If, before the pandemic, the configuration and extension of a value chain was defined by cost, then COVID-19 has forced us to reevaluate this definition. These past few years have taught us why our production processes need to: 1) happen in a context of freedom and transparency, of democracy as opposed to dictatorships; 2) be respectful of the environment and enable sustainable practices; and 3) be attractive to today’s global talent. Sustainability, accessibility, and talent acquisition have, today, become factors as — or even more — important than cost when designing value chains. 

For an example of this, see what’s happening in China, embroiled in an ongoing commercial war with the United States, a conflict that is forcing smaller economies, like the European Union and the Commonwealth, to pick a side. 

The great Asian power won’t be going anywhere. Nor will its allure diminish. But the reality is that, since last year, companies are downscaling their operations in China, including Microsoft, Adidas, GoPro, Hyundai Motors, and Samsung. In a survey of 260 global companies carried out last year by Gartner, 33% admitted they had already started going down this reduction path. They’re all “balancing efficiency and resilience,” as the report puts it. 

China, despite its economic prowess, is suffering because it cannot offer its commercial partners two essential guarantees: freedom and trustworthy laws. If you have doubts about this assertion, just ask yourself this: when was the last time you saw Jack Ma (founder of Alibaba) or Cheng Wei (founder of the transportation app Didi, used by 68 million people every month) in public? As The New York Times headlined a few weeks ago: “What China Expects from Businesses: Total Surrender.” 

People achieve their maximum potential in an environment characterized by freedom, as Karl Marx himself put it. The city-state of Florence proved this a few centuries ago. Thanks to its openness, freedom, and support of knowledge, it became the cradle of the Renaissance. Similarly, San Francisco’s socioeconomic ecosystem, which mixes counterculture with capital, gave birth to the global innovation center that is Silicon Valley.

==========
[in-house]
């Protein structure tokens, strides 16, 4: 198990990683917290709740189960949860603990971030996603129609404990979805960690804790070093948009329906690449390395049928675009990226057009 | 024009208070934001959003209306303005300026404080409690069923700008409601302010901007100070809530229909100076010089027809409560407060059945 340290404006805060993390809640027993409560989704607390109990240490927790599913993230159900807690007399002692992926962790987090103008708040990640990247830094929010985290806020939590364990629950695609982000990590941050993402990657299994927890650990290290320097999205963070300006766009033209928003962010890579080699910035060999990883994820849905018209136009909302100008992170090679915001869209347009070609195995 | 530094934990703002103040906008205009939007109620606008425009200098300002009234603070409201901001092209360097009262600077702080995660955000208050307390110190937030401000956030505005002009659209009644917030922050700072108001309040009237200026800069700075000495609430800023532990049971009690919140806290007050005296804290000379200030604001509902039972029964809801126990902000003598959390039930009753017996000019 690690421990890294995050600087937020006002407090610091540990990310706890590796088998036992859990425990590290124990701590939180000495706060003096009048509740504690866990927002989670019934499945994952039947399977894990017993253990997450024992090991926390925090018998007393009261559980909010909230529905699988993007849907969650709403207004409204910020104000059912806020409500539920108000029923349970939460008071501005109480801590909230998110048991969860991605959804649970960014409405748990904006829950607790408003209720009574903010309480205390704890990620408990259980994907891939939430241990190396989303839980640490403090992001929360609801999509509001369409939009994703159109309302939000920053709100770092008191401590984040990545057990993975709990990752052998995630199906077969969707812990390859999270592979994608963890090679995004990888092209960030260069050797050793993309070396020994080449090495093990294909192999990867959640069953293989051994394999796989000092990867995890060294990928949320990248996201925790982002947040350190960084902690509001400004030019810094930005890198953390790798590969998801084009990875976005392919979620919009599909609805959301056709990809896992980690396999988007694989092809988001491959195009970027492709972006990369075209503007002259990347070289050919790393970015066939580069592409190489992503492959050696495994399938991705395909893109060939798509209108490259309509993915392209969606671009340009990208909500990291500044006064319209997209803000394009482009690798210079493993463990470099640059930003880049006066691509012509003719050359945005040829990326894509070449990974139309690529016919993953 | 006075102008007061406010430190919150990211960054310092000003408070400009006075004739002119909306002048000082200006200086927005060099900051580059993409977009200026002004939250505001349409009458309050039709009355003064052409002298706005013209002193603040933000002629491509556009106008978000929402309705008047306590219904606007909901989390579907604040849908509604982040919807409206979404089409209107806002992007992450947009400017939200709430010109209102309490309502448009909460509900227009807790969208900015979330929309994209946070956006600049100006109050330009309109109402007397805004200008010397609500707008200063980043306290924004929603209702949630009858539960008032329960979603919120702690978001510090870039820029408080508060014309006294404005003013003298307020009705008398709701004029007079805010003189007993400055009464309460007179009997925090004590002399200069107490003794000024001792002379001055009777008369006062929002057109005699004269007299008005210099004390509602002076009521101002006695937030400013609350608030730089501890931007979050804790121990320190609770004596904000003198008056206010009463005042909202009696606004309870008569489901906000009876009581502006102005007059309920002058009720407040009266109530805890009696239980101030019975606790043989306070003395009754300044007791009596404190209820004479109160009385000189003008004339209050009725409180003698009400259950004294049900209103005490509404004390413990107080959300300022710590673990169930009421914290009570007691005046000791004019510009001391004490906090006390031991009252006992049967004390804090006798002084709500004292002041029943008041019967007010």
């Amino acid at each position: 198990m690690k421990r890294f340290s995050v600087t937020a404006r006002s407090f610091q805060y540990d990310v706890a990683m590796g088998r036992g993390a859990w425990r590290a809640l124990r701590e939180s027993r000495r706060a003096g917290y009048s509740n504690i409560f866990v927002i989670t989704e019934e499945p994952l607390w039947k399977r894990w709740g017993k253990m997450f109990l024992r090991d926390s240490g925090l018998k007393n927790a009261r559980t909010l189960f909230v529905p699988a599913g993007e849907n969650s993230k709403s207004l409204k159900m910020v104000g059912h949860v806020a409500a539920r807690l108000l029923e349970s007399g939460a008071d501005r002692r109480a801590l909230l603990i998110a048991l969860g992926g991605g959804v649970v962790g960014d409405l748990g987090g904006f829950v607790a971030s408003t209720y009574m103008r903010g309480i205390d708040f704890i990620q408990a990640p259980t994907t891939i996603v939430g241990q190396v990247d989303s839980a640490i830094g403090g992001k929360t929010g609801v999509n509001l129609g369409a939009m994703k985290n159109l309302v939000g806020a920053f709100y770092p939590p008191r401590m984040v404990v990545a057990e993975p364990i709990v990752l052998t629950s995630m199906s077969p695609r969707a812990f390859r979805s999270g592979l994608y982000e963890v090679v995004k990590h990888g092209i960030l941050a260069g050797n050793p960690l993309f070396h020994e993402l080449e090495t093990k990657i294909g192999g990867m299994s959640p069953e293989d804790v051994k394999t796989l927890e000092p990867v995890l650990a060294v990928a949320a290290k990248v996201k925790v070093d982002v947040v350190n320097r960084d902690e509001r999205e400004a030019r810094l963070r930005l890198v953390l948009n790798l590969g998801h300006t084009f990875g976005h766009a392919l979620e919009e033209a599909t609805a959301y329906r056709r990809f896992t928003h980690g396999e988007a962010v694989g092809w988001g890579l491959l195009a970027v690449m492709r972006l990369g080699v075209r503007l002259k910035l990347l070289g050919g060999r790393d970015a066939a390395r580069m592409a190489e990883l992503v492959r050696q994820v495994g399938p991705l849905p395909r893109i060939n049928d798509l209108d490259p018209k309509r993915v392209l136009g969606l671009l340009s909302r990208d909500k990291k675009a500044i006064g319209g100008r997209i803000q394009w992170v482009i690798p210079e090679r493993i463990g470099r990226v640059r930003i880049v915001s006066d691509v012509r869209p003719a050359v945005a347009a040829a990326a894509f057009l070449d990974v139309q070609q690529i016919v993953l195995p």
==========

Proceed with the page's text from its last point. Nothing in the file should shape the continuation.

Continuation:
The world ahead

The pandemic has forced us, as both consumers and organizations, to question the sustainability of our way of life. Faced with a world that is technologically more interconnected than ever before, we are now questioning everything, from how the products we consume are made to how we make our own products. As part of the workforce, we’re also pondering the meaning of value. We’re no longer willing to sacrifice our existence for things that aren’t aligned with our values, as demonstrated by the ongoing wave of resignations currently rocking some of the strongest economies in the world. 

Finally, capital itself — which, from the start, has always valued profit generated by an innovative workforce — is moving away from the promise of low cost. With the help of modern technology, it’s prioritizing the freedom to redesign and adapt productive chains around the world. The pandemic has torn down the last surviving prejudices we had about commitment and productivity. Just ask Great Britain, now living through its own value chain woes. Since Brexit, essential services, like driving and procurement services, cannot find enough talent to sustain themselves. As a result, the government has had to bring in the Army to guarantee the availability of basic products like fuel and food. 

Post-pandemic globalization is challenging us to reorder our values and transform our organizations into valuable links in the new global value chain. In this sense, supporting knowledge, freedom, guaranteed rules, and sustainability are key. This is the mentality that should guide us, as leaders, as we design the business models our organizations should follow on the road ahead — which is the road we’re already on.


By Alberto Bethke, CEO y founding partner of OLIVIA